There's always going to be "the next hottest trend" trying to sell you on how you can have the best mind blowing, knock your hipster-socks off kind of sex. You know, the good-good kind of get-down. Yet, what is the actual key to having a great sex life? Eating more kale? Practicing vaginal weightlifting? Cultivating perfectly pruned pubes?
My postpartum body was literally bruised and battered. My distracting enormous but adorable baby bump had been deflated and I was left with mush, bruising, swollen ankles and healing from a c-section. I had this sadness for my body. I felt so badly for it with the state it was in, and at the same time was so grateful for what it had done
I'm skinny. Always have been. My ribs show through my skin, too. I'm also healthy. I know that according to society, my body fits the ideal. But I also know that doesn't make me better than anyone else. It doesn't make me immune to criticism, either. Being called too skinny, is just as hurtful as being called too big.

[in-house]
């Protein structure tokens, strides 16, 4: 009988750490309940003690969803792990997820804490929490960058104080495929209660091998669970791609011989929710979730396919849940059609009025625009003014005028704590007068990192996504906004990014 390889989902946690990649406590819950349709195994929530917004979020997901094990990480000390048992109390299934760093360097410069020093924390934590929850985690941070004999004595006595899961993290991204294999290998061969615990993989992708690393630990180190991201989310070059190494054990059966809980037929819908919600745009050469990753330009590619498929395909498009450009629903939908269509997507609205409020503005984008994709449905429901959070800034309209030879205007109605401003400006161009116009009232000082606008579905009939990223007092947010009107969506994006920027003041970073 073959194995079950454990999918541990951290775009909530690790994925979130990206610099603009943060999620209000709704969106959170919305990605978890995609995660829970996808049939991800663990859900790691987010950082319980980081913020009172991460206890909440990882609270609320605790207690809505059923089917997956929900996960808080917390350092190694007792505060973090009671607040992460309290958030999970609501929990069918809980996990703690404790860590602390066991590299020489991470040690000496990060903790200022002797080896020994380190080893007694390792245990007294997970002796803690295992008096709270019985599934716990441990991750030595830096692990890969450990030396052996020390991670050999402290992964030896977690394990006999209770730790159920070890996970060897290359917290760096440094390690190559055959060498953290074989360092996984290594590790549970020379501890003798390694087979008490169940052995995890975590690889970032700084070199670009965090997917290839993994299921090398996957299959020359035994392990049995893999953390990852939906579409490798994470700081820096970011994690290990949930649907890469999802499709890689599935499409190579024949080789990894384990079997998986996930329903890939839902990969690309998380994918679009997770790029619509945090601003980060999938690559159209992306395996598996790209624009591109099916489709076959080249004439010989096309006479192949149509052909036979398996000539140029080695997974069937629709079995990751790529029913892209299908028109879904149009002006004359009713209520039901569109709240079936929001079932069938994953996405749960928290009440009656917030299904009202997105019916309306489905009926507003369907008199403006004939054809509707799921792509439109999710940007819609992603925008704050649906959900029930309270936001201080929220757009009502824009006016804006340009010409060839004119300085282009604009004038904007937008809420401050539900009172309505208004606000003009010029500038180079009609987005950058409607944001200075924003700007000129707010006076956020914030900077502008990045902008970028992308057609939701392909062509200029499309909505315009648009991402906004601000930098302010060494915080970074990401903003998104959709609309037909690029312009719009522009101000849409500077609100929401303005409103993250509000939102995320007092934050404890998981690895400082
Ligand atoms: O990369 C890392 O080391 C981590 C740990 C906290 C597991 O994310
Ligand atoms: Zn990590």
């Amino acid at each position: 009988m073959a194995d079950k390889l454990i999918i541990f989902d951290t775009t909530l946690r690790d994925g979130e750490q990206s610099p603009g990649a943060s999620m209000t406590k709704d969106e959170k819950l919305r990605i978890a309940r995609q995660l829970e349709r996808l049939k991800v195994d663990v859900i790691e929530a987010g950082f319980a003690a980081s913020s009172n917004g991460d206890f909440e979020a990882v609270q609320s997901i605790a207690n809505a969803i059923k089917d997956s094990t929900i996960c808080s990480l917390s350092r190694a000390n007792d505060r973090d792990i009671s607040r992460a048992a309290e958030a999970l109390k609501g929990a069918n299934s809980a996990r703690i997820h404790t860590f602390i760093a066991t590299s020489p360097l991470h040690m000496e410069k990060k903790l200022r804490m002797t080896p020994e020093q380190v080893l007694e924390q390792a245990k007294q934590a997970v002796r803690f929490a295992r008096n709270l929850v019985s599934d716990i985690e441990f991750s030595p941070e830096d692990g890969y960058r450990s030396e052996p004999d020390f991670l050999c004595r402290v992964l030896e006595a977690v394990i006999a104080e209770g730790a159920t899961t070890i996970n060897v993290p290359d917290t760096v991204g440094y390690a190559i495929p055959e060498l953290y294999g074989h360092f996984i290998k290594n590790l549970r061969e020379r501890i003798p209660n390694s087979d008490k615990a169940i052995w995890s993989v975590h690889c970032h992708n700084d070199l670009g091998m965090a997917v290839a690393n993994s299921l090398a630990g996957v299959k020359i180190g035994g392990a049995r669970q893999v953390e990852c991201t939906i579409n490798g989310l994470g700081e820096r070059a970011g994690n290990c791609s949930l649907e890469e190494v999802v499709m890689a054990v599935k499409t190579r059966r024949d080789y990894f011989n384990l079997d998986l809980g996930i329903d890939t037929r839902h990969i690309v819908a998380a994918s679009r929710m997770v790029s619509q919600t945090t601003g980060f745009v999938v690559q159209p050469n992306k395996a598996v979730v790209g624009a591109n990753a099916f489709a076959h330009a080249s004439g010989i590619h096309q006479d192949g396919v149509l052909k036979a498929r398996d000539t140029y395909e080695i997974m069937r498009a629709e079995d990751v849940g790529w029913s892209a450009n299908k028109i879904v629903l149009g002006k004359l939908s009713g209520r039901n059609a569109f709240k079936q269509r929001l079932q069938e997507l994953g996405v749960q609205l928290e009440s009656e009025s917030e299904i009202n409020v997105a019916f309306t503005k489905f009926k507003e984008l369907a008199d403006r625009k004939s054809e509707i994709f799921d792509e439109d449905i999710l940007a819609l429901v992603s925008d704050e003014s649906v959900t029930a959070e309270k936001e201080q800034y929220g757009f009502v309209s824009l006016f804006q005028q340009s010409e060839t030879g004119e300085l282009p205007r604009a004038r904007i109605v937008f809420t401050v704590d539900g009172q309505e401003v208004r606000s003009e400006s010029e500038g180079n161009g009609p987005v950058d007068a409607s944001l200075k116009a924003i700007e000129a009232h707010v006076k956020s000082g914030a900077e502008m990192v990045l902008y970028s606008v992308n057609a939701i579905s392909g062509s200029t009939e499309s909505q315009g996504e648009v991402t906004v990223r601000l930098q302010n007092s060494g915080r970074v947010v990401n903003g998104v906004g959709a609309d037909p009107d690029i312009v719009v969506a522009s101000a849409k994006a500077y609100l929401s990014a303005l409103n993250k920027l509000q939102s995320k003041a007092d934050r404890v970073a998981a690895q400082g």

After reading Lisa Bloom's "How to Talk to Little Girls," I put a lot of effort into steering my comments away from children's looks. But a recent article on Slate called "How to Talk to a Woman Without Saying 'Great Boots'" was a reminder that it's not just little girls who need to be told they're worth more than their big blue eyes and stylish attire.
Lately I've been thinking a lot about how people in general (and women themselves) judge each other based on body image. I've read various posts that are saying that Jessica Alba is a horrible role model for new mothers, and is pressuring moms to lose weight fast -- I disagree. Reading statements like that online break my heart, because women and especially moms should play on the same team.